Pakistani women suffer from more mental problems than men, losing twice as much disability-adjusted life years to depression than their male counterparts.
“The Burden of Mental Disorders in the Eastern Mediterranean Region, 1990-2013,” study was conducted at Washington University by an independent global health research center. The purpose behind the research was to highlight the increasing chronic disorders and escalating worry on mental well-being in the Eastern Mediterranean Region, most prominently Middle Eastern and North African regions including India and Pakistan.
With respect to Pakistan, the study highlighted that more than four percent of the total disease ratio has been the center of mental illness. Moreover, Pakistani women suffer more cases of mental illness and depression.
The report states:
“Women in Pakistan lost nearly 1.2 million total DALYs to depression, compared to men’s more than 495,000 DALYs in 2013. Anxiety exhibits a similar gender divide with women in the country losing over 376,700 total DALYs to anxiety while men lost approximately 212,000 DALYs”.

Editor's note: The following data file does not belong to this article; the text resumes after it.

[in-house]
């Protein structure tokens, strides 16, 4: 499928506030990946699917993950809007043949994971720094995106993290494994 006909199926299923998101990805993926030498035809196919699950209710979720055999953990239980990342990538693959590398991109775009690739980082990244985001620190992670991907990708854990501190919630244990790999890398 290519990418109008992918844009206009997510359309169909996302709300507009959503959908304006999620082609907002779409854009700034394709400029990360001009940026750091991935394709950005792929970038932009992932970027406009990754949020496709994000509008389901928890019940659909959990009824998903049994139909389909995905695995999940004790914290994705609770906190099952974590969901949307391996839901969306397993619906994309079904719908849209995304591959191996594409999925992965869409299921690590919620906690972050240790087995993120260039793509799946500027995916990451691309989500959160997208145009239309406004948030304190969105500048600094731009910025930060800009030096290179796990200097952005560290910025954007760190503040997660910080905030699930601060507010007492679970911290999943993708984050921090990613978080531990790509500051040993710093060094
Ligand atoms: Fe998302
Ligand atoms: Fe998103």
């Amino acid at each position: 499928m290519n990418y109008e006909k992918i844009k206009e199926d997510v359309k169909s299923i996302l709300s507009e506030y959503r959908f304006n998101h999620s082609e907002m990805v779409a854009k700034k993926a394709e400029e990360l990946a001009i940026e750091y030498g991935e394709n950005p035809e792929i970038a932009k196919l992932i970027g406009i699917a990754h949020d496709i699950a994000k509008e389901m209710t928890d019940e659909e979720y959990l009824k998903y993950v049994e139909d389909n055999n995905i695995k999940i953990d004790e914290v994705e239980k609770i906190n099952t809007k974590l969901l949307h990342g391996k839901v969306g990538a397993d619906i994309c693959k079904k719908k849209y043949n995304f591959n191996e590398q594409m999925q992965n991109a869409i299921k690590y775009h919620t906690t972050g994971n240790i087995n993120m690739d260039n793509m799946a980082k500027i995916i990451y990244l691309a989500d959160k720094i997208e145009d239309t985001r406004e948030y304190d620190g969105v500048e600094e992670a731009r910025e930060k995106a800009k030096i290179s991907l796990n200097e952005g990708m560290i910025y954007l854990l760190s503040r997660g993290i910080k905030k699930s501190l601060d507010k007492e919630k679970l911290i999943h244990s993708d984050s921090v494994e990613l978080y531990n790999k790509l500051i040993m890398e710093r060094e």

Co-author of the study and lead epidemiologist Dr. Anwar Rafay stated:
“Mental health disorders are taking an alarming toll on people in Pakistan and throughout the Eastern Mediterranean region. Women – often in the prime of their lives – are losing years of good health to depression, anxiety, and other disorders.
“This is unacceptable and must be addressed by governments, public health experts, and citizens.”
The mentioned research is based on the data found by the Global Burden of Diseases, Injuries, and Risk Factors Study (GBD) coordinated by the Institute for Health Metrics and Evaluation (IHME) at the University of Washington in Seattle, US.